Calibration of the Lynxmotion Robotic Arm

The documentation that comes with the Lynxmotion robotic arm provides detailed steps for how to calibrate the servos. This level of calibration is good enough for recording and playing back arm moves. However, in order to be able to satisfactorily drive the arm using inverse kinematics, more accuracy is needed. In order to facilitate the calibration I used a grid with horizontal and vertical lines (each five mm apart) plus rays (one degree separation) from the origin to facilitate angle measurements. The grid is printed out and affixed to the base plate that the robot arm is mounted on:

Robot arm with calibration grid

In order to create the grid I built a small console application called SvgGridBuilder (C# source code) that uses Ben Peterson's Svg.Net library (for details see the associated CodeProject article The application creates a Scalable Vector Graphics (SVG) file that then subsequently can be opened in the open source Inkscape SVG editor ( and printed. To simplify the printing I split the overall grid into three letter size tiles:

With this grid in place it is very easy to accurately calibrate the base servo. By using inverse kinematics and measuring the wrist point's height from the base and distance from the base center it is also fairly straight forward to calibrate the shoulder and elbow servos. To further improve the accuracy I took multiple measurements for different angles and then used linear regression in OpenOffice Calc (file extension .ods) to calculate the zero point and the slope (ods file for my robot arm). Excel can be used in the same way. Again for the base angle this is straight forward. However, for the shoulder and elbow servos the angles first need to be calculated using inverse kinematics from the location of the wrist angle. This could be done directly in the spreadsheet. Since I needed the inverse kinematics calculations in code anyway I created a small WPF UI application that allows the user to specify the location of the wrist point and then calculates the associated angles:

The application can also be used to load a robot calibration file (once it is created) and then actually drive the robot arm; but for now we are only interested in its inverse kinematics calculations. The source project (Robot.Kinematics.UI) is part of the Robot.Kinematics.sln solution.

Ultimately the determined calibration parameters are stored in a calibration file (example: RobotCalibration.cfg) that is later loaded by the various robot arm applications.The first line of the file constitutes the header:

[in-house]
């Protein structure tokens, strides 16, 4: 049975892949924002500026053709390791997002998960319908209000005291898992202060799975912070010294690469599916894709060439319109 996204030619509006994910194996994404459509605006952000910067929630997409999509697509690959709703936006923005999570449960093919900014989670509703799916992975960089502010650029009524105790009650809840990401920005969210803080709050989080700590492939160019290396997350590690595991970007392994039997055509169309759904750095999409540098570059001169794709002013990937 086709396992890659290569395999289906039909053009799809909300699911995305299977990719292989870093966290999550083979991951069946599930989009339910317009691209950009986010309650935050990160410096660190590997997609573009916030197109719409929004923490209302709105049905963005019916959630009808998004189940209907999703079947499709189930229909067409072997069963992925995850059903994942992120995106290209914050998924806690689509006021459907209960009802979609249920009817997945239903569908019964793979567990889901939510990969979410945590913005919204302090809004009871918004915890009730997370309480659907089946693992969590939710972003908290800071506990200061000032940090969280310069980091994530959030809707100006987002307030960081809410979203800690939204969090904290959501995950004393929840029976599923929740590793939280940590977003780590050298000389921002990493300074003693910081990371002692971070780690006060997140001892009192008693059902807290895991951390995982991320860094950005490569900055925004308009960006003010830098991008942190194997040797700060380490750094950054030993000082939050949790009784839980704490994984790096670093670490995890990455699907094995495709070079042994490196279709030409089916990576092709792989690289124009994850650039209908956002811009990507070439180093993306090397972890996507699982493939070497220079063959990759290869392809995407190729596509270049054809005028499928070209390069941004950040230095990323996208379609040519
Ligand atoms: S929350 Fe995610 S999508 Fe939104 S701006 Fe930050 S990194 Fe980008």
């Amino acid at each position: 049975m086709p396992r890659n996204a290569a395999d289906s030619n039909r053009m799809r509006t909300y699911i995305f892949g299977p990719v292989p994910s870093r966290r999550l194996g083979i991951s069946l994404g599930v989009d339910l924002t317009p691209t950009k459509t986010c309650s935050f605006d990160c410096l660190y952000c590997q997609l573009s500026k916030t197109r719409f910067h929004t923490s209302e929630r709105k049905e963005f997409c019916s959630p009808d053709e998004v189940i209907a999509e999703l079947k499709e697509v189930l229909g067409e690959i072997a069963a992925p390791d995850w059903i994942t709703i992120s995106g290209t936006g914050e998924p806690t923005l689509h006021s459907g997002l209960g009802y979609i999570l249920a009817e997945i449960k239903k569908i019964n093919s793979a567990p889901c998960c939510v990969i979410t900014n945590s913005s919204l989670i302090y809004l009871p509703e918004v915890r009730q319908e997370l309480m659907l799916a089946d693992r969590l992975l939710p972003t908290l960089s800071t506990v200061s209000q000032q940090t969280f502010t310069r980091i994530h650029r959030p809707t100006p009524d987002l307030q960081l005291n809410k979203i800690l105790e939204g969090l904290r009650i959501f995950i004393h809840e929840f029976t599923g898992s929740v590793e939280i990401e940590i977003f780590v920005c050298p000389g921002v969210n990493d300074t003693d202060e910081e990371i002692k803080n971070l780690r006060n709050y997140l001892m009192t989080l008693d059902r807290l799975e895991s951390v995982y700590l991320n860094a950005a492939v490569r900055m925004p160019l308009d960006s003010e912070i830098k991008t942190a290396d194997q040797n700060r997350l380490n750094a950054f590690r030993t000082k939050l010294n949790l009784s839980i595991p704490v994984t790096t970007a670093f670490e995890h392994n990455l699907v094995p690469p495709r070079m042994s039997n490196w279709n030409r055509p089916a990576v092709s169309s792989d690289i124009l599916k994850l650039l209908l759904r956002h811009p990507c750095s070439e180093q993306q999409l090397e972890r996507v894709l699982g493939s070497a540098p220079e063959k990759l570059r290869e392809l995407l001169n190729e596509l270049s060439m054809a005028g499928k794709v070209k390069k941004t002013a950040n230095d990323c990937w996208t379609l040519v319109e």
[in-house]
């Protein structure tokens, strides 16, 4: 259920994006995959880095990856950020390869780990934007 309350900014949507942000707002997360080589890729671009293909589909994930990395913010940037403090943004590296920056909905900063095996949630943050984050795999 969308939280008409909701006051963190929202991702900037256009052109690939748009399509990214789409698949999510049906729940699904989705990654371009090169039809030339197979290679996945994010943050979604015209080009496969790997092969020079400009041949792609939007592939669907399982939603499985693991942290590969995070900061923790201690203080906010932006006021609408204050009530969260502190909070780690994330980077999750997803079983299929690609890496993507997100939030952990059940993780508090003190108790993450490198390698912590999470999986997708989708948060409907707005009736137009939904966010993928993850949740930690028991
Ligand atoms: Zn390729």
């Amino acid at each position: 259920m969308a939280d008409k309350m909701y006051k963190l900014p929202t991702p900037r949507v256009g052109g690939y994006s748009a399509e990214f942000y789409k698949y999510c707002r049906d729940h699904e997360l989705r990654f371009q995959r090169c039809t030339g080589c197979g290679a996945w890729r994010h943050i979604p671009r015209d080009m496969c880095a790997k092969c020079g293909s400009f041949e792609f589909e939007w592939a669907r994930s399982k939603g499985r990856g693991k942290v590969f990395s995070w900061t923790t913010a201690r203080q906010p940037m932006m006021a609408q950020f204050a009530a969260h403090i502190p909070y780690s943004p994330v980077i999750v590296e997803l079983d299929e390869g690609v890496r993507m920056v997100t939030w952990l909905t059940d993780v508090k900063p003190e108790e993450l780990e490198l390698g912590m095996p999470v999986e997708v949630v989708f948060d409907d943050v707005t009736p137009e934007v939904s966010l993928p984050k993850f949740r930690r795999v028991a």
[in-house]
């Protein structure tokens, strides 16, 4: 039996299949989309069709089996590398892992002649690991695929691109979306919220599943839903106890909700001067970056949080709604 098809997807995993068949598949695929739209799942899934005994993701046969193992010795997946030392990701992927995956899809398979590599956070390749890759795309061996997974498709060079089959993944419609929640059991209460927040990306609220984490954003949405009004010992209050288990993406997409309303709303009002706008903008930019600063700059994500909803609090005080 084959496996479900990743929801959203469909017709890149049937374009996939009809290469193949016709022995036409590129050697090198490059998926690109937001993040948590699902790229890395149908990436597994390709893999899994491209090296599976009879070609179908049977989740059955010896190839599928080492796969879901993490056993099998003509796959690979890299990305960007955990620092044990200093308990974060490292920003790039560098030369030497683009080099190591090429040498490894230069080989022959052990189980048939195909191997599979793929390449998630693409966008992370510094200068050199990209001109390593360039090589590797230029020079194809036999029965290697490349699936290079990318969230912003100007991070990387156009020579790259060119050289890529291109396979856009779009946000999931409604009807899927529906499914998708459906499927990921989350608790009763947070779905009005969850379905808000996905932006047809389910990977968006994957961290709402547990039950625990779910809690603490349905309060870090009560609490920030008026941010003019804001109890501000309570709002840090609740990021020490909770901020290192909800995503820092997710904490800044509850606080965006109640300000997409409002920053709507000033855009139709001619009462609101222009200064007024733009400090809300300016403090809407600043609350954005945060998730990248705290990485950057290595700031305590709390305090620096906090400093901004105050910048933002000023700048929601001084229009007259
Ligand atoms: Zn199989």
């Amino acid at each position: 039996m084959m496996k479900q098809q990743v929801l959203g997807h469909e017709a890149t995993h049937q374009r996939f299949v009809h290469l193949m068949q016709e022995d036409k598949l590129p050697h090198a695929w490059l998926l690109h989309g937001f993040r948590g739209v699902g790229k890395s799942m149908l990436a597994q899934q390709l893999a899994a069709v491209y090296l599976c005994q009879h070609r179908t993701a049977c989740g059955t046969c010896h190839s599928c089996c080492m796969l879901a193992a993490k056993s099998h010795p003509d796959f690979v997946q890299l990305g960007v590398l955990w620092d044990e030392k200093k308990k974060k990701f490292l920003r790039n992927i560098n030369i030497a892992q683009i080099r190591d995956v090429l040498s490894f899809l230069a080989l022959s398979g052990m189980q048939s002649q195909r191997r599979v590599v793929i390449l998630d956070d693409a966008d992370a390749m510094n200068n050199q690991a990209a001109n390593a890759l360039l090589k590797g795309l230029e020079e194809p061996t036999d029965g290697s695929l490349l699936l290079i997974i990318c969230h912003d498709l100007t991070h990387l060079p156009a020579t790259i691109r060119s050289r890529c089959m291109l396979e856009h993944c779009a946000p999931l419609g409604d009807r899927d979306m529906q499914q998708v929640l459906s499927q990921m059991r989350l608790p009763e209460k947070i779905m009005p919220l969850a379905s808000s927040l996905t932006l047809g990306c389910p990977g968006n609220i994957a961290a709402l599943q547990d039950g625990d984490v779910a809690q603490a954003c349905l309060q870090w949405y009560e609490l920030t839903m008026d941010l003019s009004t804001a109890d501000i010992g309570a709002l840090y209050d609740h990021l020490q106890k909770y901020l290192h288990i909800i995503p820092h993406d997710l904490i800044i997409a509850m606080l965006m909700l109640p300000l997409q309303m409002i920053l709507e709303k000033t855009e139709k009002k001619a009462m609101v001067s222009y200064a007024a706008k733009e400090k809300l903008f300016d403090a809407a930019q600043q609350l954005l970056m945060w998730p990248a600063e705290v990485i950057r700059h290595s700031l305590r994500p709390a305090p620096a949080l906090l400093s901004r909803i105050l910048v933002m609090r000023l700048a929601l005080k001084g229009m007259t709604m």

Index   Name   MinPosMilliSecs   MaxPosMilliSecs   Slope   YIntercept

The first column holds the index of the servo starting with 0 for the base servo. The next column specifies a user friendly name for the servo (used in some of the UI applications). Min/MaxPosMilliSecs defines the limits of the servos in milliseconds. Typically servos have a range from 500 to 2500 milliseconds (for details see the Getting Started section of this document: Slope specifies how much the milliseconds value changes per unit of the value of interest (which typically is an angle but is a mm distance in the case of the gripper). Finally, the column YIntercept specifies the milliseconds when the value of interest is zero.

Once the calibration file is saved it can be loaded via the File menu into the Robot.Kinematics.UI application (see screenshot above) and tested by having the robot arm move to the specified location.
Last Updated Tuesday, 22 December 2009 11:42


Apr 4, 2010
Category: Robotics
Posted by: rainer
A new article about the Monte Carlo Localization algorithm is now available in the robotics section.
Jan 2, 2010
Category: General
Posted by: rainer
Information about ongoing projects will be available on my blog.
Dec 24, 2009
Category: Robotics
Posted by: rainer
Detailed information about my Tic Tac Toe playing robotic arm is now available under the Robotics section.